5. What a beautiful cake Zsuzsa, you certainly are an exceptional baker. I've not been a fan of pound cake but this one looks so moist and not too heavy. A lovely fig compote would be exceptional with this.
    My Aunt Agi was the head dietician for one if the hospitals in Budapest, I was often surprised at the type of food she brought home (on discount) as being totally unhealthy. Glad to hear bad hospital food is not the Canadian exception.

  6. Sissi, your recipe is the traditional pound cake. What attracted me to this one is the 5 eggs. I thought it might not be as heavy as pound cakes generally are and my hunch was correct. There is lightness to this pound cake.

  7. Eva, bad hospital food, bad on all counts. The Kamloops hospital gets its meals shipped in from Kelowna - how could it be good? Endless jello and what I find amazing is that you can't tell the coffee and tea apart. And the sizes... rock hard buns about the size of a small egg.

  8. Zsuzsa, I cannot prove it but the pound cake I prepare is not heavy... It melts in mouth (I even have a vanilla one at home now). It depends on what one considers a heavy cake I suppose: for me a higher flour content means a heavy cake (challah is a good example here although I like it), but if it contains more fat (for example a flourless chocolate cake), it might have more calories, but isn't "stuffy" (which is horrible because it feels falsely light).
    I once had such a discussion with a friend who had an opposite opinion, so I suppose it depends on people.

  9. This cake is absolutely gorgeous! Love the photo with the powdered sugar on the cake…lovely!

  10. Ah Sissi, I feel bad, it wasn’t my intent to imply this pound cake was in any way superior to yours. But definitely, our perceptions and textural preferences are not always the same. For instance take my friend and I, who is also my main taste tester, sometimes when I try out a new cake recipe, we find ourselves on opposite poles with our opinions. What I find a sloppy soggy cake she will often pronounce pleasantly moist.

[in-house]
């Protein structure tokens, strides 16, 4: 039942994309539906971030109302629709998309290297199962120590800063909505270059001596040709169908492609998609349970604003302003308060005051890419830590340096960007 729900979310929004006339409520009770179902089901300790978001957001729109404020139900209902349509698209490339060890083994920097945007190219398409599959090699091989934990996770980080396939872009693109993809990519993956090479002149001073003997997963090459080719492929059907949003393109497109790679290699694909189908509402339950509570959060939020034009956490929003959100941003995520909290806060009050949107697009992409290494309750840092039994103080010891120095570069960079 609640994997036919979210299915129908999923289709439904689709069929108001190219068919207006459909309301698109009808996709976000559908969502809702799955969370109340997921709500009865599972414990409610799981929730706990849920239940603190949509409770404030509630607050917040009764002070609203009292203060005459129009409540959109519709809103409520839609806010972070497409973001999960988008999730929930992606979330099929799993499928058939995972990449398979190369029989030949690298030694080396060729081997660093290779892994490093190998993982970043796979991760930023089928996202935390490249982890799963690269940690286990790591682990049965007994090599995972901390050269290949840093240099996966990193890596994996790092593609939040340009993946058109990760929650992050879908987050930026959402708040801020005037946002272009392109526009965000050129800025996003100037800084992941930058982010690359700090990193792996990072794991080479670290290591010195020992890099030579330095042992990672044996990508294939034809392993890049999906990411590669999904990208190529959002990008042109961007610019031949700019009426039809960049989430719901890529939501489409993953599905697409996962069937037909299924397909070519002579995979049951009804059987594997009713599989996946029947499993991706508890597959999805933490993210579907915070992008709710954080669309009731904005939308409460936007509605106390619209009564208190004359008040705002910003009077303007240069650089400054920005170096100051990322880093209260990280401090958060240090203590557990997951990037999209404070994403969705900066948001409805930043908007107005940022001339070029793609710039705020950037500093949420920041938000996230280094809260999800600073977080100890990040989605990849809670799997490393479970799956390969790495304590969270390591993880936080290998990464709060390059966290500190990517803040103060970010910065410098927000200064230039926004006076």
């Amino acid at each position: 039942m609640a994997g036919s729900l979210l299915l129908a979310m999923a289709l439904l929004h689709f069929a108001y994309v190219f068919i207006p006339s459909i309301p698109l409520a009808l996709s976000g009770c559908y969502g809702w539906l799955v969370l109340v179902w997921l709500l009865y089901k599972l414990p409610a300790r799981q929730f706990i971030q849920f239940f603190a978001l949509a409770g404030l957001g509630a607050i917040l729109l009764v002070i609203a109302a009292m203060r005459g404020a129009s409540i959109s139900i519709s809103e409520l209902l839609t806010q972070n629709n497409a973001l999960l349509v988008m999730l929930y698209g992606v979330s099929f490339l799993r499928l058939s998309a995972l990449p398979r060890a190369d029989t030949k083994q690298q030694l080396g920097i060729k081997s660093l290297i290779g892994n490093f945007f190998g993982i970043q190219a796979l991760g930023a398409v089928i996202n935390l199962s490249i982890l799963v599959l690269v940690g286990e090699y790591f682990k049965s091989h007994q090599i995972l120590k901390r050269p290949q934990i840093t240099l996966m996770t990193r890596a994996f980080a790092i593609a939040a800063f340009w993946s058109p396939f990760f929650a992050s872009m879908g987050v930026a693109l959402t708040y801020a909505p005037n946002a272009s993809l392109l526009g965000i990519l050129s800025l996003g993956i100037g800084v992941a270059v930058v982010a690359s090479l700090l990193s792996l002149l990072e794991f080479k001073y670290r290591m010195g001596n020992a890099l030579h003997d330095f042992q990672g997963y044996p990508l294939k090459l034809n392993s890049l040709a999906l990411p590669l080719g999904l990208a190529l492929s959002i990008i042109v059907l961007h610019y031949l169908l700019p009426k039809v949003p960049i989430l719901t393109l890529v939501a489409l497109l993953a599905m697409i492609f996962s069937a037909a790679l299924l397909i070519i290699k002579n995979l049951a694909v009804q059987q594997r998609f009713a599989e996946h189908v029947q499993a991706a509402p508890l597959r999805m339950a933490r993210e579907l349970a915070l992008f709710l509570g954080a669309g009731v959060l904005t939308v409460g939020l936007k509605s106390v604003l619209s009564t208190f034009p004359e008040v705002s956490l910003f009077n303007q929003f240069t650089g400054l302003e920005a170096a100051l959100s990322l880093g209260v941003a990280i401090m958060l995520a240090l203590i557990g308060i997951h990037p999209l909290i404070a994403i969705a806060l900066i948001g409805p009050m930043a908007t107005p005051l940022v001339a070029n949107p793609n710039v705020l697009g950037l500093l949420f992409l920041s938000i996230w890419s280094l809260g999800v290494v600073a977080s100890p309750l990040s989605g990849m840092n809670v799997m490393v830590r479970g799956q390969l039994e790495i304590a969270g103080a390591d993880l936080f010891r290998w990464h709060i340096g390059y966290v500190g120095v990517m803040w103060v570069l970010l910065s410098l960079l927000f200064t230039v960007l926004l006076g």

11. Zsuzsa, it's a misunderstanding! I understood that you were not criticising my cake! It's of course possible that my pound cake falls into heavy category for you.
    I think I'm like your friend: I love soggy, super moist, super buttery cakes :-) but I will not resist a big piece of challah or other more floury cake...
    The majority of my not light sweets are eaten by my husband, anyway...

  12. Sissi, yes same here, the man has the sweet tooth here too. I am more of a bread girl. Yes, a super lofty challah is my ideal. Speaking of breads, I will be experimenting with breadmaking next. I am after a rustic chewy breadloaf, trying to pack in the fibre, but without loosing the taste. If you know a recipe...

  13. Zsuzsa... Bread is my biggest eating problem. I have to go very far in order to buy good, French bread (the baker is in France), but I love it so much... I have no discipline when it comes to good bread, so I try not to tempt myself more and never bake bread. No recipe, alas. I'm looking forward to see your creations! I'm sure you will make excellent bread.